The second big news story coming out of the former justice minister and attorney general’s book was her request that the PM remove all obstacles in the way of an RCMP investigation into possible obstruction of justice by Trudeau himself in the SNC-Lavalin affair.

That would mean giving access to cabinet documents and nine individuals with knowledge of what happened. Trudeau has so far denied that access, as he did to the ethics commissioner during his investigation of the scandal. So does Wilson-Raybould believe Trudeau obstructed justice?

“I have given committee testimony of that not being the case. But he did violate the conflict-of-interest legislation as the ethics commissioner confirmed.”

Conservative Leader O’Toole has promised to give the RCMP full access to the relevant cabinet documents to allow them to complete their investigation. Does Wilson-Raybould believe him?

“I don’t know the answer. I don’t believe much of what all of the leaders are saying. People respond to vote-rich provinces, say what people want to hear. That’s why there is general skepticism about politics.”

Her biggest regret about how the SNC-Lavalin scandal unfolded?

“It didn’t have to be that way. Actions taken by so many people were wrong. Instead of correcting them, they kept making them worse.”

What about the Liberal party itself, apart from Trudeau. Is there anything Wilson-Raybould still admires?

“I was never a member of a political party before I joined the Liberals. I do and still do align with liberal values: equality, inclusion, social justice. A country where everyone can realize their full potential. But I can’t understand or align myself with the Liberal party under Justin Trudeau. But there are still lots of solid, caring and hardworking people in the party.”

Was Wilson-Raybould surprised by former Liberal cabinet minister Sheila Copps writing in a column that Trudeau “should get out of the way?”

“I’m surprised to say that I can relate to anything Sheila Copps says. But I do relate to Sheila on this, whatever happens. I understand the blind, hyper-partisanship in the Liberal party, but there are already conversations about who is going to be next leader. Some don’t trust him, don’t believe him, and are wondering what they should do. There is serious reflection going on about Justin Trudeau’s leadership.”

Wilson-Raybould has dedicated her professional and political career to improving the lives of the Indigenous community. Which party has the best plan forward to accomplish that? Her answer: none offer enough.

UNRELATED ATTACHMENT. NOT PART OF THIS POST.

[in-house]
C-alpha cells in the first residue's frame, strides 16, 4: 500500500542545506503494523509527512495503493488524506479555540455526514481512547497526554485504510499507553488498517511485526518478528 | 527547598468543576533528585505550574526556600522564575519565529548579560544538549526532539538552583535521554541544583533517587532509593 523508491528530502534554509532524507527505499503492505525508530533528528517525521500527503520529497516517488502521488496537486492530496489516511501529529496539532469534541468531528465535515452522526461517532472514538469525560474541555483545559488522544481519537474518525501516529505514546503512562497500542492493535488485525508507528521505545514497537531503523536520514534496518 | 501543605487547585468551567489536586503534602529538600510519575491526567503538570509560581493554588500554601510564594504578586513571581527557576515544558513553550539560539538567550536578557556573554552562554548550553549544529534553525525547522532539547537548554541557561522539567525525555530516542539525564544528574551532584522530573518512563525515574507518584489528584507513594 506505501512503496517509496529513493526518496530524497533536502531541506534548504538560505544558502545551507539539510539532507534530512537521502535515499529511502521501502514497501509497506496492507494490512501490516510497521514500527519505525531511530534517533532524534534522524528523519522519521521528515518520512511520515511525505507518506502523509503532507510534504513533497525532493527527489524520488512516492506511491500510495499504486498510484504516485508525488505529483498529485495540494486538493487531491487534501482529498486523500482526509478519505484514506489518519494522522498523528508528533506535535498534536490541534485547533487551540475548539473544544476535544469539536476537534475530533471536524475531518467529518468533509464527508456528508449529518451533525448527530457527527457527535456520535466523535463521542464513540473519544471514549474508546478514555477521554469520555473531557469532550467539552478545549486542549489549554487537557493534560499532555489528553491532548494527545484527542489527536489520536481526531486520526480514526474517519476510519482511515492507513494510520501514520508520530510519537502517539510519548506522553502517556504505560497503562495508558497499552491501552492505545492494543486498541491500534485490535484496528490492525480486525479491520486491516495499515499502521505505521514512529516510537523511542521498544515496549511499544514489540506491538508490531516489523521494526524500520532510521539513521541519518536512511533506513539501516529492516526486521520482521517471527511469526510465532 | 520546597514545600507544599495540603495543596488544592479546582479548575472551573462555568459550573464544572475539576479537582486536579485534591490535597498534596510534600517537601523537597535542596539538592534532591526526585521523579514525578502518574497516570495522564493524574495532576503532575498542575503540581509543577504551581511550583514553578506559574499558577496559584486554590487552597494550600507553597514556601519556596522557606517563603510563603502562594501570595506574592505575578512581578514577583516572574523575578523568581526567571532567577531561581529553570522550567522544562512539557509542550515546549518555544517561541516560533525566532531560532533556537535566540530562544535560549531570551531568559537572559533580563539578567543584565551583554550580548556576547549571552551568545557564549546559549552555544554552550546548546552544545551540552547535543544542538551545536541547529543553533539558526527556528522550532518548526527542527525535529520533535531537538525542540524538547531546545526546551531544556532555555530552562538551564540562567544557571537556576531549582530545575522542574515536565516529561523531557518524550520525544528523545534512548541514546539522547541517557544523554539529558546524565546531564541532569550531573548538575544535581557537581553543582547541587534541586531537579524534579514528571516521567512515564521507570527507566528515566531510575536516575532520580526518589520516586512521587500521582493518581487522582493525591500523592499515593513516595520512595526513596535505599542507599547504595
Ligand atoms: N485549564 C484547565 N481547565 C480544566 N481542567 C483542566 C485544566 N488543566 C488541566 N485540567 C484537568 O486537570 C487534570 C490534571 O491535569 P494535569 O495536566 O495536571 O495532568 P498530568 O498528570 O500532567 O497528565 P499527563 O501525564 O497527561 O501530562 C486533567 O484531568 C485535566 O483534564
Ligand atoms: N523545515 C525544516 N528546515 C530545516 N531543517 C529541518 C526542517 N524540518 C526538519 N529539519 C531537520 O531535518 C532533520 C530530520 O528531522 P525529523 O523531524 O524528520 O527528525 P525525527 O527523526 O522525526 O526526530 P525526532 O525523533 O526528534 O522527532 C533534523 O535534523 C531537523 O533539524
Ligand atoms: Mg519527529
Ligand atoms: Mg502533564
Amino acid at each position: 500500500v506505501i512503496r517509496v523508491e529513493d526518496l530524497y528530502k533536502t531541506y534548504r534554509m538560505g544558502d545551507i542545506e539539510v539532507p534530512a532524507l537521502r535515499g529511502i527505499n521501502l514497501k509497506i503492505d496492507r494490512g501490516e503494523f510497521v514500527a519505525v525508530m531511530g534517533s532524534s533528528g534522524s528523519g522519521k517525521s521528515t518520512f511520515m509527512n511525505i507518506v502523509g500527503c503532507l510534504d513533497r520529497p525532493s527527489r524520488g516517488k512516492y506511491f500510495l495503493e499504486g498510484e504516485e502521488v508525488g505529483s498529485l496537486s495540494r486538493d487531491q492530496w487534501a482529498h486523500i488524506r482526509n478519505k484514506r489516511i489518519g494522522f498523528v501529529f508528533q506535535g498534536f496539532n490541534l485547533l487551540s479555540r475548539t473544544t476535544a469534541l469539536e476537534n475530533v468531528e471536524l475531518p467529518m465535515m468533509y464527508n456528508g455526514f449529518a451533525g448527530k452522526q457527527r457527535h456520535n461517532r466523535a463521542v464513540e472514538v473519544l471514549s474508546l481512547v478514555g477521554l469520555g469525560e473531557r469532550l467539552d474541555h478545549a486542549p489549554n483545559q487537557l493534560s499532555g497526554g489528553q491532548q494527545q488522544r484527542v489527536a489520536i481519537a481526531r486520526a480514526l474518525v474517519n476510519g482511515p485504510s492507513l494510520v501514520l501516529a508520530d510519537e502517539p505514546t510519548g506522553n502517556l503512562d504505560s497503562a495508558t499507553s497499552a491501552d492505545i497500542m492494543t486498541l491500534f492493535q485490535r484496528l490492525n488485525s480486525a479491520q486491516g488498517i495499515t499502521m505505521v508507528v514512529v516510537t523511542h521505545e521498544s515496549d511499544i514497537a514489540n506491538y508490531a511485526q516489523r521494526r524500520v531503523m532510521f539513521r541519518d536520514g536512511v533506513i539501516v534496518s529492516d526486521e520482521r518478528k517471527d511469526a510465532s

“I don’t see any platforms working toward transformative change, which means recognition of Indigenous peoples’ rights and their right to self-determination. That’s the only way to finish the unfinished business of Confederation. Justin Trudeau is the only one with a record that can be tracked. He hasn’t lived up to his promises. What we have now, is that Canadians are speaking up over the revelations of the unmarked graves. The whole subject should be elevated and that will mean people will have to lead their leaders.”

If the pollsters have it right, this election is so close that New Democrats might come over to vote Liberal to prevent Erin O’Toole and the Conservatives from winning the government. Wilson-Raybould bristles.

“I really detest the idea of strategic voting. It’s a tool the Liberals use to retain their votes. I think the reality of our electoral system, which needs reforming, causes polarization of our politics, and the entrenchment of the party system allowing partisanship to continue. Strategic voting is not democratic. Coalitions of people working together is far better. My advice for Canadians is to do what I just did. I voted for the best person in my riding, who would represent me and not their party leader.”

Wilson-Raybould came into public life on Trudeau’s commitment to do politics differently. Given everything that has happened, does she still believe that is possible?

“I absolutely do. I remain as hopeful as I was back before the 2015 election. It’s not easy to live one’s life in the public eye. Canadians have brought me through it. I am deeply honoured by their support, making me the first ever female Indigenous person in our country’s history to be elected as an Independent MP.”

Although Wilson-Raybould is not running in Election 2021, there are 75 Indigenous candidates seeking a seat in the House of Commons, the most ever in a federal election. Does the former justice minister think her high-profile story contributed to that outcome?

“Well I hope that my experience had something to do with it. I hope it encouraged people to consider getting involved in public life, at whatever level of politics, including the community level.”

After all is said and done, is Wilson-Raybould now in a good place personally?

“Yes, as much as my time in politics was a roller-coaster ride lasting six years, yes I am. It didn’t change me. I am still someone who raises her voice, and always will, to improve the lives of my people.”  [Tyee]